Seems like Kojak was one of those 15-minute pop-culture TV phenomenons that don't survive the 'next big thing.' Mork and Mindy is another good example - hugely popular and trend-setting at the time, all but forgotten today.
|by Anonymous||reply 15||11/27/2012|
Columbo seems to have aged better for some reason.
|by Anonymous||reply 16||11/27/2012|
Crime dramas were big hits during the 70's. Hawaii Five-o, Kojak, Mannix, Baretta, Ironside, Starsky and Hutch, McMillan and Wife, Columbo, McCloud, Rockford Files, Police Story, Harry O, The Streets of San Francisco, Cannon, The Rookies, SWAT, Police Woman, and others...they thrived on chase scenes, gun shootouts, mild violence, tough talk and the hero always caught the villain. The self-contained episodes made syndication easier than the soap-opera-ish continuing stories of modern shows.
|by Anonymous||reply 17||11/27/2012|
The show wasnt a massive hit but telly was so charismatic and different from what had been on tv before. He was an oscar nominee in 1962 and won an emmy for kojak.
|by Anonymous||reply 18||11/28/2012|
He was a hot bald man when the only other one was Yul Brynner and you had to pay to see Yul at the movies. Telly was free.
Now they're a dime a dozen everywhere you look.
|by Anonymous||reply 19||11/28/2012|
Fun Fact: Telly Savalas was Jennifer Anniston's god father.
|by Anonymous||reply 20||11/28/2012|
[quote] Seems like Kojak was one of those 15-minute pop-culture TV phenomenons that don't survive the 'next big thing
"NYPD Blue" is another. Very popular, very edgy and then .... over and gone.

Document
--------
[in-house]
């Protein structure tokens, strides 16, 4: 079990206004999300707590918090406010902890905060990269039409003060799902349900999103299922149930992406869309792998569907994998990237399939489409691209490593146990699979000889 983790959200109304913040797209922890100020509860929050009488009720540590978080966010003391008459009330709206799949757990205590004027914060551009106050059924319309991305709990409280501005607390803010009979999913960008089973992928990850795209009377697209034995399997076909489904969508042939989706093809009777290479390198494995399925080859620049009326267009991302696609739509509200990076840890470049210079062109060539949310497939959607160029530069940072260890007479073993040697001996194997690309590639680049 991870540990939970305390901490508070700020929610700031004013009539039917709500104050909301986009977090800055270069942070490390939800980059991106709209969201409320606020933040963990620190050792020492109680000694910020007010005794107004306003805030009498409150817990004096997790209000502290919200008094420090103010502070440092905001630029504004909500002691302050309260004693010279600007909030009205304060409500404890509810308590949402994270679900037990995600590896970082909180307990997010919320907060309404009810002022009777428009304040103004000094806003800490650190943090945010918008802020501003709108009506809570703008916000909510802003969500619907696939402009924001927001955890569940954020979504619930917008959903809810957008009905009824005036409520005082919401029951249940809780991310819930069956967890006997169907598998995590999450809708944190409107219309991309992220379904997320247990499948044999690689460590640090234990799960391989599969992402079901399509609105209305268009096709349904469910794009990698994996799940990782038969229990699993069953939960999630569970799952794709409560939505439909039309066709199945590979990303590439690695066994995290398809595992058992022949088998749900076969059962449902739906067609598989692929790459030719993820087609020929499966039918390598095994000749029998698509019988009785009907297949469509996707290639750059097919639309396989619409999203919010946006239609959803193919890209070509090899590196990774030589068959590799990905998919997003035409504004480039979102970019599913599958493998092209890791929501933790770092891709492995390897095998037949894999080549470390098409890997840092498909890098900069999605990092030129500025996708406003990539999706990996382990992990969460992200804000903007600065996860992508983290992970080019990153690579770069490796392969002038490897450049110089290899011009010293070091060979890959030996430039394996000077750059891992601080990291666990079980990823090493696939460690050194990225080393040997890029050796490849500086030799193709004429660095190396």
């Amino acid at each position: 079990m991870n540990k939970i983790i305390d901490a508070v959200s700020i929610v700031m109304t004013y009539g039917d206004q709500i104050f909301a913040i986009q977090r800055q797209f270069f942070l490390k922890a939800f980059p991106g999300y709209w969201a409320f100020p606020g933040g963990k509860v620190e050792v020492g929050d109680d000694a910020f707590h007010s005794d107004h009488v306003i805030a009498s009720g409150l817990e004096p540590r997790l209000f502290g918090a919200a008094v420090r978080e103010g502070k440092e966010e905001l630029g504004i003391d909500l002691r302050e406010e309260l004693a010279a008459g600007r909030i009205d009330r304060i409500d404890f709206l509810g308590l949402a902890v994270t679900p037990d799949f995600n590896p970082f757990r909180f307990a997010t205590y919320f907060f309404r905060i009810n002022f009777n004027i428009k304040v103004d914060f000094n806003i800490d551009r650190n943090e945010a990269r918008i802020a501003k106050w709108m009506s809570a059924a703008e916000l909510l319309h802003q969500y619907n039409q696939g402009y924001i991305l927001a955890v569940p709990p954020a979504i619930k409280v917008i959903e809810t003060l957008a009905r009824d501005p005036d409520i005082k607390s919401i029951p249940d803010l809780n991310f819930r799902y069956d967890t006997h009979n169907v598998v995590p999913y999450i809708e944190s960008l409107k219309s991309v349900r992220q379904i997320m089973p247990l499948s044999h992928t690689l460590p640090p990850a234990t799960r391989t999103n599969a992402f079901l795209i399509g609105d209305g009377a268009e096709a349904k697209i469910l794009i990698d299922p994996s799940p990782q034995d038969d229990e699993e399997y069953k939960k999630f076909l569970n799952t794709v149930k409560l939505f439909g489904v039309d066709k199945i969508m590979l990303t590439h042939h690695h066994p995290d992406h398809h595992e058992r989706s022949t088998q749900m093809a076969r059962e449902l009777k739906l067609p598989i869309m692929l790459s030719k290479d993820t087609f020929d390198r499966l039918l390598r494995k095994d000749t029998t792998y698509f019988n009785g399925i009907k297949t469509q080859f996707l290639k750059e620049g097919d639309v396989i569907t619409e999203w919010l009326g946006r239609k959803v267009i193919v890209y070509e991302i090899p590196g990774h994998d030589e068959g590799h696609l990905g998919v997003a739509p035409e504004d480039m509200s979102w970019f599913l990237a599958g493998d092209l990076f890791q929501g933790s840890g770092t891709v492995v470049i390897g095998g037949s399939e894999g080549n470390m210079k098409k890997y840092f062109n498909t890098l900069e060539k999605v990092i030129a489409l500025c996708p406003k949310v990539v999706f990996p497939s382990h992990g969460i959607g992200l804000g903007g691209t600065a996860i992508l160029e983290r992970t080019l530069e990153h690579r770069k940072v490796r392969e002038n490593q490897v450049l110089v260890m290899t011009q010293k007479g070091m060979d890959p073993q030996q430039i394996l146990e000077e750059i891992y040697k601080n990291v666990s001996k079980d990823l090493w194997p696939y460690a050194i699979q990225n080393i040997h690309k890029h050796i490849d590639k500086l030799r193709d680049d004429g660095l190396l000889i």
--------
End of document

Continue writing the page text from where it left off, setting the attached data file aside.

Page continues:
|by Anonymous||reply 21||11/28/2012|
And step father of Nicollette Sheridan.
|by Anonymous||reply 22||11/28/2012|
[quote]"NYPD Blue" is another. Very popular, very edgy and then .... over and gone.
Hill Street Blues, another. All I remember about now is the intro and theme tune.
|by Anonymous||reply 23||11/28/2012|
[quote]hugely popular and trend-setting at the time, all but forgotten today.
There was a reboot in 2005 with Ving Rhames as Kojak. It only lasted one season. Anyone watch it?
|by Anonymous||reply 24||11/28/2012|
Cop shows get outdated pretty quickly.
Police Woman, McCloud, Baretta...
Miami Vice owns outdated cop shows.
Hawaii 5-0 is an exception. It loomed large in the Americam consciousness long after it was cancelled. Police were called "5-0" in street slang; people offhandedly said, "Book em, Danno," when catching someone out. It had to be the theme song that kept it alive in people's minds until the show was revived.
|by Anonymous||reply 25||11/30/2012|
I was watching Jeopardy (mom's visiting) and they asked a theater question. The answer was "Who's Afraid of Virginia Wolfe." None of the contestants knew the answer. Honestly, I can understand why. Nobody ever does that show in dinner theater or in high school or college. It's a pretty fucking bad pay. It was all the rage in 1964, but nobody knows about it today because it's crazy outdated.
|by Anonymous||reply 26||12/09/2012|
I remember Telly was considered quite the sex symbol in the 1970s. His dark and exotic Greek looks combined with his macho image appealed to many women, and no doubt many men. Plus bald can be hot, and Telly pulled it off.
|by Anonymous||reply 27||12/09/2012|